5 Insights on How China Lifted 800 Million People out of Poverty

5 Insights on How China Lifted 800 Million People Out of Poverty

By Nada Zohdy, Director of the Open Gov Hub

After a bit of a summer break, things are back in full swing here at the Open Gov Hub!

We're looking forward to many things this fall, including an impressive lineup of events this season, kicking off this Thursday, September 14th with How China Escaped the Poverty Trap: Exploring the Relationship between Governance and Economic Development.

Here are 5 reasons why we are especially looking forward to this week's special book talk and panel event.

1. China's recent economic growth is the most remarkable development story in history, yet it has been a head-scratching puzzle that isn't well understood.

How exactly did China go from having a GDP per capital similar to Zambia in 1978, to becoming the world's second largest economy and lifting 800 million people out of poverty? Have other societies experienced similar journeys, even on a smaller scale? What lessons can other countries take away from this remarkable story?

Author and Professor Yuen Yuen Ang's groundbreaking book sheds light on these questions. Her work honestly asks and addresses how China's development actually took place. It especially examines the relationship between economic growth and political development or governance (in other words, the development and strength of government institutions, and the relationship of government institutions to citizens and other pillars in society).

2. Does democracy need to wait in poorer countries?

An age-old question exists: which should come first in any society’s development: economic growth or political openness? Ang's book fundamentally challenges a key assumption behind the work of many of our organizations focused on open government/governance. Naturally, many of us opengov advocates believe deeply that governments should rid themselves of corruption and become more transparent and participatory in order to make them more effective at reducing poverty and delivering economic development to their people. Yet China's story is a striking counterexample to this. What can we learn from it?

3. One lesson: work with what you have.

One of Ang's central arguments is that it is imperative for developing countries to work with their existing social and political norms and institutions to open up markets and drive economic growth, even if those institutions don't appear to be the "right" ones from a Western perspective. She offers tips on how any developing country can use its existing institutions to promote development and how to design institutions that can innovate and adapt to their specific contexts.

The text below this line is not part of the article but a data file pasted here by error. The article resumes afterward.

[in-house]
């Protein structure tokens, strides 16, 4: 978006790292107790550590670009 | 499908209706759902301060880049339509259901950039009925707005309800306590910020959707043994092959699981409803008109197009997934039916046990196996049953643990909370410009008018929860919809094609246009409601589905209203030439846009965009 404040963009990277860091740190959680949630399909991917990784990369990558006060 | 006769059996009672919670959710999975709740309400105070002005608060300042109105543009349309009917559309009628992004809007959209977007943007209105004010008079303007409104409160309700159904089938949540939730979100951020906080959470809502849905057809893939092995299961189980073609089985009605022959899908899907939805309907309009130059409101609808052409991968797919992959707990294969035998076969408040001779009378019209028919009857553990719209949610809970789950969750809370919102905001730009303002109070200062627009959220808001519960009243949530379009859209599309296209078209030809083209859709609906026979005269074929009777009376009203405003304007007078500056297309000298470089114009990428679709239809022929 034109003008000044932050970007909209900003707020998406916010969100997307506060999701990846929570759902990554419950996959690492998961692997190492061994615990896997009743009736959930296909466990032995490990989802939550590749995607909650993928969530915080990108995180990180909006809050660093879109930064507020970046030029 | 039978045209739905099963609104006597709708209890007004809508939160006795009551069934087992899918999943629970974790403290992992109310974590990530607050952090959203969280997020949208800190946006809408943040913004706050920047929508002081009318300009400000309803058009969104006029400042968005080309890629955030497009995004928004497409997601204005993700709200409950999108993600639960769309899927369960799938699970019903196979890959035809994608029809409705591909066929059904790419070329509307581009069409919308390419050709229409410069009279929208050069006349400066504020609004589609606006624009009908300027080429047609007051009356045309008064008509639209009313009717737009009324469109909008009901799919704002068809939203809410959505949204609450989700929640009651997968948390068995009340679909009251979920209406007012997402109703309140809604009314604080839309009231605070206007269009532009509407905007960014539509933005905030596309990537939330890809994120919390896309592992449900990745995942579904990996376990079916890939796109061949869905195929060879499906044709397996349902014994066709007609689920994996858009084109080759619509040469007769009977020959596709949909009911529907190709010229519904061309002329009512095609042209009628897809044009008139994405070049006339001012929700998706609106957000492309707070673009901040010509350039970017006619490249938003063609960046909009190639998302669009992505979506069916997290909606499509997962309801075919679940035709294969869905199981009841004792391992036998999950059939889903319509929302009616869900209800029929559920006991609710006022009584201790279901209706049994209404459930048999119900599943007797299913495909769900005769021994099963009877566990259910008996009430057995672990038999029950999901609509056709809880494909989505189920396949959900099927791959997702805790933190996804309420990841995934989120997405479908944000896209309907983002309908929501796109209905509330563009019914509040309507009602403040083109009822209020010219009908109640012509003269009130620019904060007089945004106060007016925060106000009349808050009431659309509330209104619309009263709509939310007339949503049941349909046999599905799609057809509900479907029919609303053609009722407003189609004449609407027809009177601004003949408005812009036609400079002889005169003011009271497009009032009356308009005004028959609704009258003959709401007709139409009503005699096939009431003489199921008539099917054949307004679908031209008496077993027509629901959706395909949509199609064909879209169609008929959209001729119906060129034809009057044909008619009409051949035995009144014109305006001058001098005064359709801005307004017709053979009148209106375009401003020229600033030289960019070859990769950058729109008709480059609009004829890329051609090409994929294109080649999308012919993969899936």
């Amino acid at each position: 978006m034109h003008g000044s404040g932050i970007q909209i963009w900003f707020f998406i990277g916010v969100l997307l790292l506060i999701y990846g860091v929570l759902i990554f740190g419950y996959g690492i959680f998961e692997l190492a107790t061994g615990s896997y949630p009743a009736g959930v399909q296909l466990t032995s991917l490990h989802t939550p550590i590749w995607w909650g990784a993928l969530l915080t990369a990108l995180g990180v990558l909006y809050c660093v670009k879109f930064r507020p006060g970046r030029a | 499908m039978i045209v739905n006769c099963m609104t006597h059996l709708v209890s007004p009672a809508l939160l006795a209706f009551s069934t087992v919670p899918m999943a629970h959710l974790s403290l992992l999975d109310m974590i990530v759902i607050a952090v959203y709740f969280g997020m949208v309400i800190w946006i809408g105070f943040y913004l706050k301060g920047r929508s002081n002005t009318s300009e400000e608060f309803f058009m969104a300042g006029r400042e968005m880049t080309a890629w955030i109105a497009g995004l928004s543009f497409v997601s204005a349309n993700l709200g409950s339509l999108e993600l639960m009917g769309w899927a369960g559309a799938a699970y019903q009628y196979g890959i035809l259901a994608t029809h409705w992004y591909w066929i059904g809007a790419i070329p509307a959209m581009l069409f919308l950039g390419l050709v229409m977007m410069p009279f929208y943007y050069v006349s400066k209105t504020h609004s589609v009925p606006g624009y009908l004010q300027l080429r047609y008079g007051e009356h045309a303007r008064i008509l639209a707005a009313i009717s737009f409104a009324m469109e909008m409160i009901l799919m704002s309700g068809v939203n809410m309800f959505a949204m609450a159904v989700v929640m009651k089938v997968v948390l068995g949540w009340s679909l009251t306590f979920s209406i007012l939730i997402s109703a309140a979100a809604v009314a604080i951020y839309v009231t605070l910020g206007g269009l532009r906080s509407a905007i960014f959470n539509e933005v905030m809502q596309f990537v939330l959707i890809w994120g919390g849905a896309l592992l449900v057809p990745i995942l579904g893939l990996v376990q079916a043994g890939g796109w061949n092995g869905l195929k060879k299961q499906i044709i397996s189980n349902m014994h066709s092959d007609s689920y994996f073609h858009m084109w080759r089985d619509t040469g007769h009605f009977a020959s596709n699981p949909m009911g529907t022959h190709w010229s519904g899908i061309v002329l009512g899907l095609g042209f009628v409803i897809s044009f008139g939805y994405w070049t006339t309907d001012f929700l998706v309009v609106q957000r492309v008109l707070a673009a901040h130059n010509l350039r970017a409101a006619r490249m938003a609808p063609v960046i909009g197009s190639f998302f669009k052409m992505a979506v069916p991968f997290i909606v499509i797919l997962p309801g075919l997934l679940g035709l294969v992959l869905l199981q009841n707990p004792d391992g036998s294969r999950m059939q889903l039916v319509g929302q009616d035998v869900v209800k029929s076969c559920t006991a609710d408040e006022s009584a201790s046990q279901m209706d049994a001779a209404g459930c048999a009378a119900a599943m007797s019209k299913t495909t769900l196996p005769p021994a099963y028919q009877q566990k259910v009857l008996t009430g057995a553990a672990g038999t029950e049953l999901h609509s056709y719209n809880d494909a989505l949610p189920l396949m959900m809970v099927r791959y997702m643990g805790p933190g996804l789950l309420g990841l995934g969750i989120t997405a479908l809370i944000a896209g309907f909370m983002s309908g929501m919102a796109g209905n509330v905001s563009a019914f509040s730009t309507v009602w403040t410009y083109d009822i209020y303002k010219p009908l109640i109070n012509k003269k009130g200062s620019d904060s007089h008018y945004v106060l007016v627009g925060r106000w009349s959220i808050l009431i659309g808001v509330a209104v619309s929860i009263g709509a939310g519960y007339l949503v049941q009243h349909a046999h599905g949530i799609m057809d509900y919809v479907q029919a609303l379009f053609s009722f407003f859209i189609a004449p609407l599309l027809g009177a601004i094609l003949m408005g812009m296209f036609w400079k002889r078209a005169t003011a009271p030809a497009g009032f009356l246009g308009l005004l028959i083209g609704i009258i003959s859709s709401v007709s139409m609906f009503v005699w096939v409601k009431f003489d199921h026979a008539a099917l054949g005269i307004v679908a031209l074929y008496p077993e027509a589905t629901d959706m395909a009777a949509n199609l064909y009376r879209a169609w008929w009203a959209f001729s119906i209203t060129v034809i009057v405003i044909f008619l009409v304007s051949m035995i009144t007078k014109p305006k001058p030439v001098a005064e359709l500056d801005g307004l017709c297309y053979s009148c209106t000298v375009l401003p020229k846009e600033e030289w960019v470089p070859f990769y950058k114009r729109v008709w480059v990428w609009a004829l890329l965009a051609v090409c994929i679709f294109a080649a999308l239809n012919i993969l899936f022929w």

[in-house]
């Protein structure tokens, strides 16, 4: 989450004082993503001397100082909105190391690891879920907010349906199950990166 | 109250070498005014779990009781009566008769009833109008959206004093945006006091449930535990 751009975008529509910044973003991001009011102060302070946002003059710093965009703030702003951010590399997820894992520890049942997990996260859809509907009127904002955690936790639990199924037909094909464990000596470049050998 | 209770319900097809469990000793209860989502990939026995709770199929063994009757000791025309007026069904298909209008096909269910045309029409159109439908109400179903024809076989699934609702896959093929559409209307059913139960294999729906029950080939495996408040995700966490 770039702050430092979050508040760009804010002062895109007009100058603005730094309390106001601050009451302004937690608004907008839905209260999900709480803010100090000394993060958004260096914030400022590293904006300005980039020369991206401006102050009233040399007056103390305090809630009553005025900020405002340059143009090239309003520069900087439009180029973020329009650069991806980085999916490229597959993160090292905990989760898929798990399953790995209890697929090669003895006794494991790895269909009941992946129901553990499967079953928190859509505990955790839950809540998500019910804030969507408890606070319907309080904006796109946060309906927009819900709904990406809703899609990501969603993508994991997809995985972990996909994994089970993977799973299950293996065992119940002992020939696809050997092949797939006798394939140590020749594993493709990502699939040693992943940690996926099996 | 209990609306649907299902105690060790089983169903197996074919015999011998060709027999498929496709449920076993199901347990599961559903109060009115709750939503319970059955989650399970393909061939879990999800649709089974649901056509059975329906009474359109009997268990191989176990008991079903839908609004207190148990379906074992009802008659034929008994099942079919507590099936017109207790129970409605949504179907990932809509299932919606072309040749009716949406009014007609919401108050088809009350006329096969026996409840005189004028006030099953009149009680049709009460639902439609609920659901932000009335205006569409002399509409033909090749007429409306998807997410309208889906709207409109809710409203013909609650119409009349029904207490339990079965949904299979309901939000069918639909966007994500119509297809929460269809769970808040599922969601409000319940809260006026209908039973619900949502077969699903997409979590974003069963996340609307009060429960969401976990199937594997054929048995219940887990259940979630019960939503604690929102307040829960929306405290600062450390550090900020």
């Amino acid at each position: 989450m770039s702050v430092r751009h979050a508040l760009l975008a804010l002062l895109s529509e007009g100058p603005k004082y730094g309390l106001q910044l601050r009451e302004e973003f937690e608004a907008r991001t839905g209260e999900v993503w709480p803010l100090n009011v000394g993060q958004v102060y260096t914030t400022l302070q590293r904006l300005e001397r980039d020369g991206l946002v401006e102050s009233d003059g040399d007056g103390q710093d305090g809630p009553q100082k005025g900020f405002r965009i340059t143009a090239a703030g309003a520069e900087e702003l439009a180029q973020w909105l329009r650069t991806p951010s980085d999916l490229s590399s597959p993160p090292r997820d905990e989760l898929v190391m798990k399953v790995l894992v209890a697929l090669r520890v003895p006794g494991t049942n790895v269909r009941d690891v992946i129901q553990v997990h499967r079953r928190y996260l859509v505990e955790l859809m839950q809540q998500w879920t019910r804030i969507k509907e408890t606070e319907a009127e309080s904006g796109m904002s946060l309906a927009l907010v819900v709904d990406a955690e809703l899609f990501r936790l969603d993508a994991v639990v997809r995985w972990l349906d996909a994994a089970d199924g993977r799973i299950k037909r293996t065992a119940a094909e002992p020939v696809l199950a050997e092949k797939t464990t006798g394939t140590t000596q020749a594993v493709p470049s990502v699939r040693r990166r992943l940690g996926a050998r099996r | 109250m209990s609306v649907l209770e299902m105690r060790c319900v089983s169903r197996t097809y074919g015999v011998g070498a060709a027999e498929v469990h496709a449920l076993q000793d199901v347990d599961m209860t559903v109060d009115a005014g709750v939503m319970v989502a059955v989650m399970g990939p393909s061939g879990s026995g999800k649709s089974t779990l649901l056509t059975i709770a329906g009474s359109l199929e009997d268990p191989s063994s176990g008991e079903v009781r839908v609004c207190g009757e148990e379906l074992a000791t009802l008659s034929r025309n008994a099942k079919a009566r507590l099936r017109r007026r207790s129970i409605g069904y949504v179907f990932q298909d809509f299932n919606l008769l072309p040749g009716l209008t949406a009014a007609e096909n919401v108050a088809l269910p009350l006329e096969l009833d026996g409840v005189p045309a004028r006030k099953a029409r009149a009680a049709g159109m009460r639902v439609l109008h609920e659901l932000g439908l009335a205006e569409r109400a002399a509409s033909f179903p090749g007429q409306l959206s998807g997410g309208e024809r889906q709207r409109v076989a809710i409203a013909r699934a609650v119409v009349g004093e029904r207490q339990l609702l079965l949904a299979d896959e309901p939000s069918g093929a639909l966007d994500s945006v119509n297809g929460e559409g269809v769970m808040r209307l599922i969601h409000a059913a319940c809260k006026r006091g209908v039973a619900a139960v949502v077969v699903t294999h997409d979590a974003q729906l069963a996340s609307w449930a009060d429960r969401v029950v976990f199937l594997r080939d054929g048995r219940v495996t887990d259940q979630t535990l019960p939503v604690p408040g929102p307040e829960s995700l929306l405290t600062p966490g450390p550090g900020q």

4. How can external actors really help developing countries (or at least do no harm)?

Our field is filled with public and private international donors, NGOs, and countless others who try to help developing countries combat poverty and achieve stable, open, and productive societies. Yet there are many pitfalls associated with external actors intervening in the domestic politics and economy of any country.

So many of our conversations at the Open Gov Hub come back to this central question: how can external actors helpfully support - not inadvertently harm - local, indigenous, domestic and bottom-up efforts within countries that support their political and economic reform? Again, Ang's work offers critical insight. (Hint: it requires us as international development practitioners to seriously set aside our preconceived notions about what tools need to be used to achieve economic and political growth.)

5. Find and foster pockets of openness, even in relatively closed governments and societies.

Finally, Ang's work also reveals how pockets of openness and innovation have existed at different levels of China's government that helped enable its unprecedented economic success. So how exactly can pockets of open government exist even in political societies that overall are closed? This is another perennial question for the Open Gov Hub community that her work sheds light on.

Excited for answers to these questions?

RSVP now to join us this Thursday afternoon!

Don't miss this stimulating presentation from Professor Yuen Yuen Ang on her book, and critical conversation on its implications for opengov and development advocates, with Mary Beth Goodman (former White House) and Edouard Daoudah (World Bank), moderated by Alan Hudson (Global Integrity).